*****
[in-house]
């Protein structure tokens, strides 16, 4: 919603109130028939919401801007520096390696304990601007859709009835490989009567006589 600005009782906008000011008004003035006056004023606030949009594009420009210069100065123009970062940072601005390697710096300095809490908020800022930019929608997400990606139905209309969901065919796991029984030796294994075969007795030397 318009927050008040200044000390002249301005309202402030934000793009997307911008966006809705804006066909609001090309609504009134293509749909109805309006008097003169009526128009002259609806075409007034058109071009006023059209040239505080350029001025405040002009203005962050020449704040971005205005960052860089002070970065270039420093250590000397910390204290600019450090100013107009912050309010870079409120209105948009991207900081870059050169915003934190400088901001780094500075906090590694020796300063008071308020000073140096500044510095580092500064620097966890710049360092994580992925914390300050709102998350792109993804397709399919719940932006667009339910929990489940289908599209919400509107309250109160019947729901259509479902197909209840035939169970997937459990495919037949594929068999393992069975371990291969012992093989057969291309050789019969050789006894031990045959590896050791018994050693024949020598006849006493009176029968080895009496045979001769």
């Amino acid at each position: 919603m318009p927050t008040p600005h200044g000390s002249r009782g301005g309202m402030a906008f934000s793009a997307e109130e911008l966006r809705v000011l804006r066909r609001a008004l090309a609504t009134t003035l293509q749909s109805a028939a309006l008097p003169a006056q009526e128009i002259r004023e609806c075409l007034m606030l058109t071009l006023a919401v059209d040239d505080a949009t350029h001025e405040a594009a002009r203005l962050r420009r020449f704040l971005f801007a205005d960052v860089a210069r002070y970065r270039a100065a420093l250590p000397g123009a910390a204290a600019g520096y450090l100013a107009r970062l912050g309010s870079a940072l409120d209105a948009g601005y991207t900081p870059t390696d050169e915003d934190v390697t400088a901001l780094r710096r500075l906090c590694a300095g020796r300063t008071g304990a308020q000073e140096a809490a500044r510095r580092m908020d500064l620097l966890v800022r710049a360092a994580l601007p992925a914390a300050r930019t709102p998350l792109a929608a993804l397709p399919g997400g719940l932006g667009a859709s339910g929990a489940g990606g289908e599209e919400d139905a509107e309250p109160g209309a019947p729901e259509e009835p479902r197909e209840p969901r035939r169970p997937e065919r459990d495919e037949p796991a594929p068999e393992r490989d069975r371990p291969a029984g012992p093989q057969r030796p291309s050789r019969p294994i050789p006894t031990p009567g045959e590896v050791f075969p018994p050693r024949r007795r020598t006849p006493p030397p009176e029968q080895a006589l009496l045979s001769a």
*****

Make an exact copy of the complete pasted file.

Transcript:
[in-house]
């Protein structure tokens, strides 16, 4: 919603109130028939919401801007520096390696304990601007859709009835490989009567006589 600005009782906008000011008004003035006056004023606030949009594009420009210069100065123009970062940072601005390697710096300095809490908020800022930019929608997400990606139905209309969901065919796991029984030796294994075969007795030397 318009927050008040200044000390002249301005309202402030934000793009997307911008966006809705804006066909609001090309609504009134293509749909109805309006008097003169009526128009002259609806075409007034058109071009006023059209040239505080350029001025405040002009203005962050020449704040971005205005960052860089002070970065270039420093250590000397910390204290600019450090100013107009912050309010870079409120209105948009991207900081870059050169915003934190400088901001780094500075906090590694020796300063008071308020000073140096500044510095580092500064620097966890710049360092994580992925914390300050709102998350792109993804397709399919719940932006667009339910929990489940289908599209919400509107309250109160019947729901259509479902197909209840035939169970997937459990495919037949594929068999393992069975371990291969012992093989057969291309050789019969050789006894031990045959590896050791018994050693024949020598006849006493009176029968080895009496045979001769």
């Amino acid at each position: 919603m318009p927050t008040p600005h200044g000390s002249r009782g301005g309202m402030a906008f934000s793009a997307e109130e911008l966006r809705v000011l804006r066909r609001a008004l090309a609504t009134t003035l293509q749909s109805a028939a309006l008097p003169a006056q009526e128009i002259r004023e609806c075409l007034m606030l058109t071009l006023a919401v059209d040239d505080a949009t350029h001025e405040a594009a002009r203005l962050r420009r020449f704040l971005f801007a205005d960052v860089a210069r002070y970065r270039a100065a420093l250590p000397g123009a910390a204290a600019g520096y450090l100013a107009r970062l912050g309010s870079a940072l409120d209105a948009g601005y991207t900081p870059t390696d050169e915003d934190v390697t400088a901001l780094r710096r500075l906090c590694a300095g020796r300063t008071g304990a308020q000073e140096a809490a500044r510095r580092m908020d500064l620097l966890v800022r710049a360092a994580l601007p992925a914390a300050r930019t709102p998350l792109a929608a993804l397709p399919g997400g719940l932006g667009a859709s339910g929990a489940g990606g289908e599209e919400d139905a509107e309250p109160g209309a019947p729901e259509e009835p479902r197909e209840p969901r035939r169970p997937e065919r459990d495919e037949p796991a594929p068999e393992r490989d069975r371990p291969a029984g012992p093989q057969r030796p291309s050789r019969p294994i050789p006894t031990p009567g045959e590896v050791f075969p018994p050693r024949r007795r020598t006849p006493p030397p009176e029968q080895a006589l009496l045979s001769a």